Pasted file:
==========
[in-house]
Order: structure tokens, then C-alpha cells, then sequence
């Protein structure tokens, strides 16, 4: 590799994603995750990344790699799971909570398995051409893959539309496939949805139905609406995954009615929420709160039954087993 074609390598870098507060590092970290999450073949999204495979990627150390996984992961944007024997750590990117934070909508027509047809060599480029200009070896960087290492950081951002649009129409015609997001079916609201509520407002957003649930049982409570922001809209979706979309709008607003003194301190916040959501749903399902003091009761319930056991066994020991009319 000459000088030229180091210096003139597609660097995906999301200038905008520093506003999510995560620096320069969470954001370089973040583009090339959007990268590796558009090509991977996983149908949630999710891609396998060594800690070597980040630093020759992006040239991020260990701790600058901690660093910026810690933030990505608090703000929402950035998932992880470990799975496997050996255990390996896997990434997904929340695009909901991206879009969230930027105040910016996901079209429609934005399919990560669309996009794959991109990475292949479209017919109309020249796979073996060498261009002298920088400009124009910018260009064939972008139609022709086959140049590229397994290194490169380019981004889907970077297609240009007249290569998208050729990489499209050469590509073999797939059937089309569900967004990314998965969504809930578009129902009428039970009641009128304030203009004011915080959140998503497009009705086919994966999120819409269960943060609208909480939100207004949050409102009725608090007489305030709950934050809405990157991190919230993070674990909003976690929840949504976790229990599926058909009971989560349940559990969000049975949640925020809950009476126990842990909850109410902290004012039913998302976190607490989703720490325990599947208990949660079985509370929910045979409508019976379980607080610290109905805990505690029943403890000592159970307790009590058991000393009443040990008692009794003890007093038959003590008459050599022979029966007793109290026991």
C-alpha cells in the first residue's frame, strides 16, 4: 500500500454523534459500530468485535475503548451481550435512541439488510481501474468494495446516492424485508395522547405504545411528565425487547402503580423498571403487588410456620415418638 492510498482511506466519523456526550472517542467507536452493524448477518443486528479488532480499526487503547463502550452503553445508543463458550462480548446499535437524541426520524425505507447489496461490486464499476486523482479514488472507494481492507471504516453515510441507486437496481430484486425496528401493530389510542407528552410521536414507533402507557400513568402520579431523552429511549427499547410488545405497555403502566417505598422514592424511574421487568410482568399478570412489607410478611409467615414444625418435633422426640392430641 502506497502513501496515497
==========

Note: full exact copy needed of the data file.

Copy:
[in-house]
Order: structure tokens, then C-alpha cells, then sequence
């Protein structure tokens, strides 16, 4: 590799994603995750990344790699799971909570398995051409893959539309496939949805139905609406995954009615929420709160039954087993 074609390598870098507060590092970290999450073949999204495979990627150390996984992961944007024997750590990117934070909508027509047809060599480029200009070896960087290492950081951002649009129409015609997001079916609201509520407002957003649930049982409570922001809209979706979309709008607003003194301190916040959501749903399902003091009761319930056991066994020991009319 000459000088030229180091210096003139597609660097995906999301200038905008520093506003999510995560620096320069969470954001370089973040583009090339959007990268590796558009090509991977996983149908949630999710891609396998060594800690070597980040630093020759992006040239991020260990701790600058901690660093910026810690933030990505608090703000929402950035998932992880470990799975496997050996255990390996896997990434997904929340695009909901991206879009969230930027105040910016996901079209429609934005399919990560669309996009794959991109990475292949479209017919109309020249796979073996060498261009002298920088400009124009910018260009064939972008139609022709086959140049590229397994290194490169380019981004889907970077297609240009007249290569998208050729990489499209050469590509073999797939059937089309569900967004990314998965969504809930578009129902009428039970009641009128304030203009004011915080959140998503497009009705086919994966999120819409269960943060609208909480939100207004949050409102009725608090007489305030709950934050809405990157991190919230993070674990909003976690929840949504976790229990599926058909009971989560349940559990969000049975949640925020809950009476126990842990909850109410902290004012039913998302976190607490989703720490325990599947208990949660079985509370929910045979409508019976379980607080610290109905805990505690029943403890000592159970307790009590058991000393009443040990008692009794003890007093038959003590008459050599022979029966007793109290026991």
C-alpha cells in the first residue's frame, strides 16, 4: 500500500454523534459500530468485535475503548451481550435512541439488510481501474468494495446516492424485508395522547405504545411528565425487547402503580423498571403487588410456620415418638 492510498482511506466519523456526550472517542467507536452493524448477518443486528479488532480499526487503547463502550452503553445508543463458550462480548446499535437524541426520524425505507447489496461490486464499476486523482479514488472507494481492507471504516453515510441507486437496481430484486425496528401493530389510542407528552410521536414507533402507557400513568402520579431523552429511549427499547410488545405497555403502566417505598422514592424511574421487568410482568399478570412489607410478611409467615414444625418435633422426640392430641 502506497502513501496515497